Cognos Inc. and Business Objects SA in September unveiled new BI products. Cognos introduced ReportNet, a query and reporting engine designed from the ground up to support Web services, Java, and XML. Business Objects launched Enterprise 6.1 of its business intelligence suite of applications. ReportNet combines both business and production reporting into a single application, an industry first, according to one analyst. “Up until now it took multiple products to do that and they were usually somewhat incompatible,” said David Folger, vice-president of enterprise analytics at Meta. Arming reporting tools with Web services capabilities is a direction most of the BI industry is headed, Folger said, but Cognos is the first to get there. “BI products have been built before the Web and have been kluged and rekluged and (BI) companies need to redo things. Cognos has done that,” Folger said. ReportNet was also designed to extend the report-building capability to more people within an organization, which includes report recipients, consumers, and business authors, according to Michael Branchaud, director of product marketing at Cognos. By way of comparison with ReportNet, Folger called Enterprise 6.1 a good next step. Enterprise 6.1 will offer better data integration with its ETL (Extraction Transformation and Load) platform, deeper impact analysis on changes to the source system that can be displayed on scorecards and dashboards, and improved analysis capability over the Web than the previous version. — Ephraim Schwartz,InfoWorld(U.S.)
CRM market cited to lead analytic software growth
The latest study by Framingham, Mass.-based IDC Ltd. is calling for huge worldwide growth in the analytic application software market, with CRM analytics leading the way. The report, called the Worldwide Total Analytic Applications Software Forecast and Analysis, 2003-2007 predicts the market to reach US$4.8 billion in 2007. Included in the market: CRM analytics, financial business performance management and operations. IDC said that it expects CRM analytics to experience the most significant growth at 12.9 per cent annually, followed by financial analytics/business performance management at 10.3 per cent and operations analytics by 7.4 per cent annually. According to IDC, the market is poised to grow significantly because CEOs are able to justify their ROI, measurability and accountability of these project installations. The fact that CRM analytics is expected to flourish over the next five years should come as no surprise, as a large number of companies have spent vast resources to build data warehouses, explained Robert Blumstein, research director for IDC’s CRM analytics and marketing applications in Framingham, Mass. As organizations move beyond traditional CRM-type of applications and into analytics, they are beginning to understand that in order to efficiently drill into corporate data, new approaches are in order. Albert Leonardo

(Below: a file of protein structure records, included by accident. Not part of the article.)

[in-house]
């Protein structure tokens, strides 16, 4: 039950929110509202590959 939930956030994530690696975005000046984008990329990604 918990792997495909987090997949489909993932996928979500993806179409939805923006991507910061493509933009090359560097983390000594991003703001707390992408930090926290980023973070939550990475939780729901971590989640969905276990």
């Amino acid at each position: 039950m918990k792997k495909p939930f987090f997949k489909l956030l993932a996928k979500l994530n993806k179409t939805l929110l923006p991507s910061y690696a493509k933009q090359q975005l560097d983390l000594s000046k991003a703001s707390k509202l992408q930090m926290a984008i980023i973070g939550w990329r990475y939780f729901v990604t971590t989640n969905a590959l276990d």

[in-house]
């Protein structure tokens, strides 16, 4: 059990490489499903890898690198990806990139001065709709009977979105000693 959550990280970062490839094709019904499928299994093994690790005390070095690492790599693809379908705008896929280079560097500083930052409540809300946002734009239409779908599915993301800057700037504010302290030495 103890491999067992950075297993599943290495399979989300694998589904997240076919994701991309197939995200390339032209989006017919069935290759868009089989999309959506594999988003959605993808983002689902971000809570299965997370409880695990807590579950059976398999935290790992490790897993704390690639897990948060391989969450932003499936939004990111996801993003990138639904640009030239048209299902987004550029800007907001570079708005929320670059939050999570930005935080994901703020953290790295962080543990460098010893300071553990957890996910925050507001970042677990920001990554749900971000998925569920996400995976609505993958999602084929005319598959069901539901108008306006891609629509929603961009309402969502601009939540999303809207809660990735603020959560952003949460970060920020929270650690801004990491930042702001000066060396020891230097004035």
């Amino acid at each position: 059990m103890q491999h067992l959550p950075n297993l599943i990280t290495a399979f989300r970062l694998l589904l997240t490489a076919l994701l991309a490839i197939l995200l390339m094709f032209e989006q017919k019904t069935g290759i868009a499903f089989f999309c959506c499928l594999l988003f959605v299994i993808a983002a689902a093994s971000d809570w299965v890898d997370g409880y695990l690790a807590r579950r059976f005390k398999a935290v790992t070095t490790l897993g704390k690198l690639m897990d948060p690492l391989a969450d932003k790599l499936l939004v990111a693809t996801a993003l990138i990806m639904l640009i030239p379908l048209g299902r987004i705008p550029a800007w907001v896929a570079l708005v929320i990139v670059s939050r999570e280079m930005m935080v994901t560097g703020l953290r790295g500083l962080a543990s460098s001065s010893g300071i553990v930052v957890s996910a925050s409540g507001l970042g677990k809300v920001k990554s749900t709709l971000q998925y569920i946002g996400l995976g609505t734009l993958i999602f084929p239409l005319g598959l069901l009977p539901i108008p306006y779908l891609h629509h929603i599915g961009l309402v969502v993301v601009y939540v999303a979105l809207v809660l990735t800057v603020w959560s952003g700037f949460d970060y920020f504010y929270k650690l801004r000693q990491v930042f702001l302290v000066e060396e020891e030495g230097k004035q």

Privacy pilot project aims to create digital template
Ontario’s Information and Privacy Commissioner (IPC) and IBM announced in September that they are working on a pilot project to demonstrate new privacy language to help businesses safeguard consumer data. IBM and IPC plan to create a digital template of Ontario’s Freedom of Information and Protection of Privacy Act (FIPPA). A new computer language called the Enterprise Privacy Authorization Language (EPAL) will be used to create a machine-readable version of FIPPA. The template will then be tested at an Ontario ministry to demonstrate how technology can be used to apply privacy rules across internal business systems. Developed by IBM, EPAL is an XML-based language that gives developers the power to turn the legal language of privacy policies into an IT language that can be read by applications and privacy management tools. By building privacy rules into enterprise applications, organizations can then automate privacy management tasks, which can result in cost savings and introduce greater consistency in decision-making, they announce.